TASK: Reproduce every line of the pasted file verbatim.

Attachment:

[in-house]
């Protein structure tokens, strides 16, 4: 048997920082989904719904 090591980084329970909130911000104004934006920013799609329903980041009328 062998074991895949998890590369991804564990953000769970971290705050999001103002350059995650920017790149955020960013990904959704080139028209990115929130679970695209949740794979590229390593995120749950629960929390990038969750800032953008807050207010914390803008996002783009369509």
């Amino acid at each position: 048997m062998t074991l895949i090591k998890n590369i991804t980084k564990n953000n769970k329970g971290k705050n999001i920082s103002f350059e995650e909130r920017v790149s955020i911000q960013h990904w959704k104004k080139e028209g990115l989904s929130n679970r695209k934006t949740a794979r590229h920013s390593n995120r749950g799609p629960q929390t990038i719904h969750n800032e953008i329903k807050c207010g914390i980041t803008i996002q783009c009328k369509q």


[in-house]
């Protein structure tokens, strides 16, 4: 048997920082989904719904 090591980084329970909130911000104004934006920013799609329903980041009328 062998074991895949998890590369991804564990953000769970971290705050999001103002350059995650920017790149955020960013990904959704080139028209990115929130679970695209949740794979590229390593995120749950629960929390990038969750800032953008807050207010914390803008996002783009369509």
């Amino acid at each position: 048997m062998t074991l895949i090591k998890n590369i991804t980084k564990n953000n769970k329970g971290k705050n999001i920082s103002f350059e995650e909130r920017v790149s955020i911000q960013h990904w959704k104004k080139e028209g990115l989904s929130n679970r695209k934006t949740a794979r590229h920013s390593n995120r749950g799609p629960q929390t990038i719904h969750n800032e953008i329903k807050c207010g914390i980041t803008i996002q783009c009328k369509q």